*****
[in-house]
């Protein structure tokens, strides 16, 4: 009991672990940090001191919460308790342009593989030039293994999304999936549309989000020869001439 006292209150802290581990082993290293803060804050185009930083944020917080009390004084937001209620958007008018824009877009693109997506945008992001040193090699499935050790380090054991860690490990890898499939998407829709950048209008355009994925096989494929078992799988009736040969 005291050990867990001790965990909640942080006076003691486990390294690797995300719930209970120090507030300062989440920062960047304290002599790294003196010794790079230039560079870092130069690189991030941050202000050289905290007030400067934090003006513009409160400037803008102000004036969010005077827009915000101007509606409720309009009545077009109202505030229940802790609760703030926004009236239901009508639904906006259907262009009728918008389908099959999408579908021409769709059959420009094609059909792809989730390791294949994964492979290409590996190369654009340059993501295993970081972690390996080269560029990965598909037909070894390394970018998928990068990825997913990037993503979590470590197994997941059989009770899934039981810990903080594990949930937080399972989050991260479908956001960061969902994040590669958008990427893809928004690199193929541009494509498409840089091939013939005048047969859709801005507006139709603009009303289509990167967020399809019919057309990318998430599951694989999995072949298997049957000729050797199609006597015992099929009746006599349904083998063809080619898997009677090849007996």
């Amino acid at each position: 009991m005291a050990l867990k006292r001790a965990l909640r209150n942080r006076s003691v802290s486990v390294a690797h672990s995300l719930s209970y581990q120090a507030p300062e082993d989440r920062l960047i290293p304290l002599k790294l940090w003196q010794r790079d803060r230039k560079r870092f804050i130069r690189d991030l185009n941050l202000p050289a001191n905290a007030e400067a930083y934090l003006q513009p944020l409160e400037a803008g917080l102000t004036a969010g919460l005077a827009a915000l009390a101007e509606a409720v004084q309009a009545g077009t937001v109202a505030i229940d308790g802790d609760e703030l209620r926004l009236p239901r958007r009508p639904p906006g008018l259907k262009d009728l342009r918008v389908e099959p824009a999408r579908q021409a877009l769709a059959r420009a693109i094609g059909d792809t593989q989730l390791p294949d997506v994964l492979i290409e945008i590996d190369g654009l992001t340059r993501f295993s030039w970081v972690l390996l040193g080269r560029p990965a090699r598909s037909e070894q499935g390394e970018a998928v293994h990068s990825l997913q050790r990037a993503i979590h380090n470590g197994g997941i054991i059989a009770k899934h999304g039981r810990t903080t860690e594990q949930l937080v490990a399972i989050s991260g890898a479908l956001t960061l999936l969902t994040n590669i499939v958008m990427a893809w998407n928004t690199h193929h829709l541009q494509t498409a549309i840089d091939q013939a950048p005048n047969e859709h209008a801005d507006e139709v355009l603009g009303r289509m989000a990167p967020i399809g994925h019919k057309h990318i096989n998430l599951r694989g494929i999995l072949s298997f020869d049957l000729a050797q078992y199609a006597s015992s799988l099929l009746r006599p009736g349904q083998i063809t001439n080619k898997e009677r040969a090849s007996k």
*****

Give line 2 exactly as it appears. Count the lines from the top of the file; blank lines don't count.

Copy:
């Protein structure tokens, strides 16, 4: 009991672990940090001191919460308790342009593989030039293994999304999936549309989000020869001439 006292209150802290581990082993290293803060804050185009930083944020917080009390004084937001209620958007008018824009877009693109997506945008992001040193090699499935050790380090054991860690490990890898499939998407829709950048209008355009994925096989494929078992799988009736040969 005291050990867990001790965990909640942080006076003691486990390294690797995300719930209970120090507030300062989440920062960047304290002599790294003196010794790079230039560079870092130069690189991030941050202000050289905290007030400067934090003006513009409160400037803008102000004036969010005077827009915000101007509606409720309009009545077009109202505030229940802790609760703030926004009236239901009508639904906006259907262009009728918008389908099959999408579908021409769709059959420009094609059909792809989730390791294949994964492979290409590996190369654009340059993501295993970081972690390996080269560029990965598909037909070894390394970018998928990068990825997913990037993503979590470590197994997941059989009770899934039981810990903080594990949930937080399972989050991260479908956001960061969902994040590669958008990427893809928004690199193929541009494509498409840089091939013939005048047969859709801005507006139709603009009303289509990167967020399809019919057309990318998430599951694989999995072949298997049957000729050797199609006597015992099929009746006599349904083998063809080619898997009677090849007996």